Make a second row of leaves on the top of the first row, moving the pastry bag about ¾ inch closer to the center. The leaves should overlap. Make a 3rd row, moving closer and closer to the center. Add a 4th row if you have the room. But, leave a 2-inch space in the center for a chopped filbert garnish. Refrigerate uncovered for 3-4 hours to allow the cake to set. Remove the cake from the refrigerator at least 3 hours before serving.

Leftover cake can be covered with foil and kept in the refrigerator for up to 5 days.

Last edited by Mele Cotte (2008-07-13 08:52:12)

Sunday, August 17, 2008

Granola Grabbers - Tuesdays with Dorie

Looks good for a bedtime snack. However, I'm not raving about the Granola Grabbers - it's just my personal taste. I'm a white bread and butter and lots of chocolate type and am not into health foods. The recipe is easy peasy and has all sorts of wholesome foods in it - granola (I made it myself from a recipe in the P&Q section); dried fruit; and so on and so on and the cookie is nice and moist. Maybe it was the wheatgerm flavor I didn't like and I think the peanut flavor was too predominant. I ate the pair of Grabbers in the photo so I should not be criticising too much. Used another good tip in the P&Q to soak the raisins and use dried cherries as well to reduce some of the sweetness.

The ice cream torte for next week's TWD promises to be rather divine - I'm looking forward to it.

Monday, August 11, 2008

Hidden Berry Cream Cheese Torte - Tuesdays with Dorie

After much thought, I decided to do a re-run for this Tuesday, seeing Laurie gave us the option. So many difficult choices - the Shortbread; the Black and White Cake; the Apple Cheesecake and so on and so on. I have come to realize just how precious and brilliant Dorie's book is with its variety of desserts - sophisticated-easy; sophisticated- challenging; simply delicious rustic; delicate tea party; - I could go on and on, and of course, lots of French, French, French! Well, after browsing through the book I finally decided on the Hidden Berry Cream Cheese Torte, a light cheesecake using part cottage cheese and part cream cheese, ideal for Summer.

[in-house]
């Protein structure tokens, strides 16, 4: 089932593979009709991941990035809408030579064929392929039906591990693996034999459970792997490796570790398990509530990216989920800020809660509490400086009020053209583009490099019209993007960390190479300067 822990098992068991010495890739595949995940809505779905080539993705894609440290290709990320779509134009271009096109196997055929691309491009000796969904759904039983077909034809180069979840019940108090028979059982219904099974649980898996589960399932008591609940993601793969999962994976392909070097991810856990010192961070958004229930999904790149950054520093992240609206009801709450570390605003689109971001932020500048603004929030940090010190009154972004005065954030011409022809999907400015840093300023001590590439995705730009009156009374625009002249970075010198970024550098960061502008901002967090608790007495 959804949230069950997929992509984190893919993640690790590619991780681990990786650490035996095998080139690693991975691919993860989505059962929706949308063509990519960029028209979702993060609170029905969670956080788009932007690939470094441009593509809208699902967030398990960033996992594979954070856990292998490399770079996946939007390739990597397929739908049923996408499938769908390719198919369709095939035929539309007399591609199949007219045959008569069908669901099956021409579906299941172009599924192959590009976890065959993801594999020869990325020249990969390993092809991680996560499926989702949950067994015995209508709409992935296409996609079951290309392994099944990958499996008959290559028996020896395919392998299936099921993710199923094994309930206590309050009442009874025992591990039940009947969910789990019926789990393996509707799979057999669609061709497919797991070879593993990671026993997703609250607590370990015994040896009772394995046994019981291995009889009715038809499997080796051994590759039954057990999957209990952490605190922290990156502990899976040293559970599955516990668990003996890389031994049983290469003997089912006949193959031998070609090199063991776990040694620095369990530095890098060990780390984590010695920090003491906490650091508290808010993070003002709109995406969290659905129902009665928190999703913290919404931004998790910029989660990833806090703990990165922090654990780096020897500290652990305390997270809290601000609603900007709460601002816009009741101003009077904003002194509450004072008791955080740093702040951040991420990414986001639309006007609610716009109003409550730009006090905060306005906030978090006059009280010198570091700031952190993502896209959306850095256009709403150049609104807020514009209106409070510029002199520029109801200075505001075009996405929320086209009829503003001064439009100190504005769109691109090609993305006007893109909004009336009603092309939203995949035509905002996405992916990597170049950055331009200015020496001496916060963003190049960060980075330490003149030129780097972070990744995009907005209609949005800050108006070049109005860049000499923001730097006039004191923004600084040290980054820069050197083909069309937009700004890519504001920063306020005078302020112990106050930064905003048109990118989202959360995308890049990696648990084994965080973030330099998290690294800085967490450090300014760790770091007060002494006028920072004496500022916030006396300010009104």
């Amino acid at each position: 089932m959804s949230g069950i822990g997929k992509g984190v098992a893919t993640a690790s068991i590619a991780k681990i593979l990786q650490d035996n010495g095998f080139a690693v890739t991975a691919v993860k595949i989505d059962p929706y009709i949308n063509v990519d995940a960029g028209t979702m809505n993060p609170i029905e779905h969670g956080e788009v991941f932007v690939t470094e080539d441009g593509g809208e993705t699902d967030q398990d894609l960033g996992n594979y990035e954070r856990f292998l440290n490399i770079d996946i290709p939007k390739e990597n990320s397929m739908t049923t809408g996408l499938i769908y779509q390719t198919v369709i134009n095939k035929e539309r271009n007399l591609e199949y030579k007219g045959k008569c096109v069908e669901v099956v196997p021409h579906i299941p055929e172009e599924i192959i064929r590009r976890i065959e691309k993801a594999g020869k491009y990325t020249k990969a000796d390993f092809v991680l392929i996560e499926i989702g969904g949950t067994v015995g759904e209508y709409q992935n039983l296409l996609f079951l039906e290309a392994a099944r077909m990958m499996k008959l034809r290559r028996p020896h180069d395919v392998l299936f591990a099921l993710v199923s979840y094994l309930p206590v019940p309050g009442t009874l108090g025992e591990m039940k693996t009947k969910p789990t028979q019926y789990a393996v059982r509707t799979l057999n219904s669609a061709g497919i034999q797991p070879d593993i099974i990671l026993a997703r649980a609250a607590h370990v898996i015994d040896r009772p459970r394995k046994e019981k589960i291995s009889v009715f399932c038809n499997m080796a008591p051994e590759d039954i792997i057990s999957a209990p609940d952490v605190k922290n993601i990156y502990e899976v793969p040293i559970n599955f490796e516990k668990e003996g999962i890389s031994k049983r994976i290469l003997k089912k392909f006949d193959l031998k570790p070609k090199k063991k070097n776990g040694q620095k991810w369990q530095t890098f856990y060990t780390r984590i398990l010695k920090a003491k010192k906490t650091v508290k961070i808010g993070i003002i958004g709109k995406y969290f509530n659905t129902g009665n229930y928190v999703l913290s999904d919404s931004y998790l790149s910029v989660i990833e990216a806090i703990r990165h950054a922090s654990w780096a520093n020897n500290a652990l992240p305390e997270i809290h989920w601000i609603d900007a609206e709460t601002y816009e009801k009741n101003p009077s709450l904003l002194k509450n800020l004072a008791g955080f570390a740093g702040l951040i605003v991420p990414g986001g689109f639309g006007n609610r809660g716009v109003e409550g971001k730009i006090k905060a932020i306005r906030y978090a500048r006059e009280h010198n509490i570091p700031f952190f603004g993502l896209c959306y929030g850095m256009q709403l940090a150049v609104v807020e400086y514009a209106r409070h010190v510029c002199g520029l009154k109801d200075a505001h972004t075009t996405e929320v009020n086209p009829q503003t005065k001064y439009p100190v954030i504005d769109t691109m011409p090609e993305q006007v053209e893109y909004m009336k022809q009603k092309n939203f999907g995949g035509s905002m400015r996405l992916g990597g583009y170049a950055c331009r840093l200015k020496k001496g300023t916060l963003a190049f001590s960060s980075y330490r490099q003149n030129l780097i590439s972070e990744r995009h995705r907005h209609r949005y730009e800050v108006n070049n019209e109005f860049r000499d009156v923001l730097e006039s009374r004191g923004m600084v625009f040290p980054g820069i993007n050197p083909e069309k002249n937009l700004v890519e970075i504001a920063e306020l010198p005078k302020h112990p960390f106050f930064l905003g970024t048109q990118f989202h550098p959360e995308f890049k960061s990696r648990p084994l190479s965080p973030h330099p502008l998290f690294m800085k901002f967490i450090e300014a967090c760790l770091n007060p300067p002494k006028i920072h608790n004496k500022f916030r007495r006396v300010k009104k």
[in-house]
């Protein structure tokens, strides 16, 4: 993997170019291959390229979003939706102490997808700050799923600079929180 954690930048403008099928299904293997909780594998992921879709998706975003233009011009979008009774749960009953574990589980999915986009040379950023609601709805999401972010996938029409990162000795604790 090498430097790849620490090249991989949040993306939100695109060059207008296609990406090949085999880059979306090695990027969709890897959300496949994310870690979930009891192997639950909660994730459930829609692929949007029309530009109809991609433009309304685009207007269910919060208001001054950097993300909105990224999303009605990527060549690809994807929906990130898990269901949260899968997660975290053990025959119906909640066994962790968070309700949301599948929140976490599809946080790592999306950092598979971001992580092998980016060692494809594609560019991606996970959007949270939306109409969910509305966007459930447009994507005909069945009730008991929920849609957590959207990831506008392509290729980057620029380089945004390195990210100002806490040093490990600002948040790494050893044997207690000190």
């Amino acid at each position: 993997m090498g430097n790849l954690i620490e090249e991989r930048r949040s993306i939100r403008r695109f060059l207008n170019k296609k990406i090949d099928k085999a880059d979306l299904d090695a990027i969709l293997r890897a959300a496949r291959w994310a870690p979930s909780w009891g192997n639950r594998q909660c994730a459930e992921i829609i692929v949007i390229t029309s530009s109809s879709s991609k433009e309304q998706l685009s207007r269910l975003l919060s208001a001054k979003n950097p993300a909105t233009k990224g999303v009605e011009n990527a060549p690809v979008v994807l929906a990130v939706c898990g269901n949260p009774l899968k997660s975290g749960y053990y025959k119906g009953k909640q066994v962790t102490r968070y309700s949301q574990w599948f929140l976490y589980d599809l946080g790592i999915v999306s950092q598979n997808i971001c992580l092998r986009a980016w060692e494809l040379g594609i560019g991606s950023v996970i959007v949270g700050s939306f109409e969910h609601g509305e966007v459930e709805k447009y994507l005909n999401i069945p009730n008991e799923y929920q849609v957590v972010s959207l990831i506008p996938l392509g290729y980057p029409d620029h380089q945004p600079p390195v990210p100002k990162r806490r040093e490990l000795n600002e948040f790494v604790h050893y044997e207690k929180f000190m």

It's sitting baking in my new oven right now (behold New Oven, an absolute delight, pictured with Mystery inspecting it). The Torte was easy to get together. I tripped up a bit by not making the buttered foil covering for the pie crust quite large enough, so I got a few edges of over-baked crust, but nothing serious.

Done and delicious! It's a soft, delicate cheesecake just right served on its own with the only addition the cherry preserves, adding an extra taste of sweetness. I used Vavel Morello Cherry Jam, made in Poland, an excellent brand. Bought it at the local Polish deli in my neighborhood. It got rave reviews all round at work and a couple of firm dieters had two slices!

Any changes for next time? Yes, I will use a cheesecake pan with a removable base, rather than a springform (the springform cracked some of the cheesecake when I released it; also the cheesecake pan gives a lovely smooth shape).I'll line the pan with foil, buttered, going up to about a half-inch above the top - that should take care of any over-browned pastry bits.

Here's the recipe:

Hidden Berry Cream Cheese Torte

1-3/4 cups all-purpose flour
1/2 cup sugar
1/4 teaspoon salt
1-1/2 sticks (12 tablespoons unsalted butter,
cut into small pieces and chilled
2 large egg yolks
1 teaspoon pure vanilla extract

1/3 cup thick berry or cherry jam
9 ounces cream cheese, at room temperature
8 ounces (1 cup) cottage cheese, at room temperature
3/4 cup sugar
1/4 teaspoon salt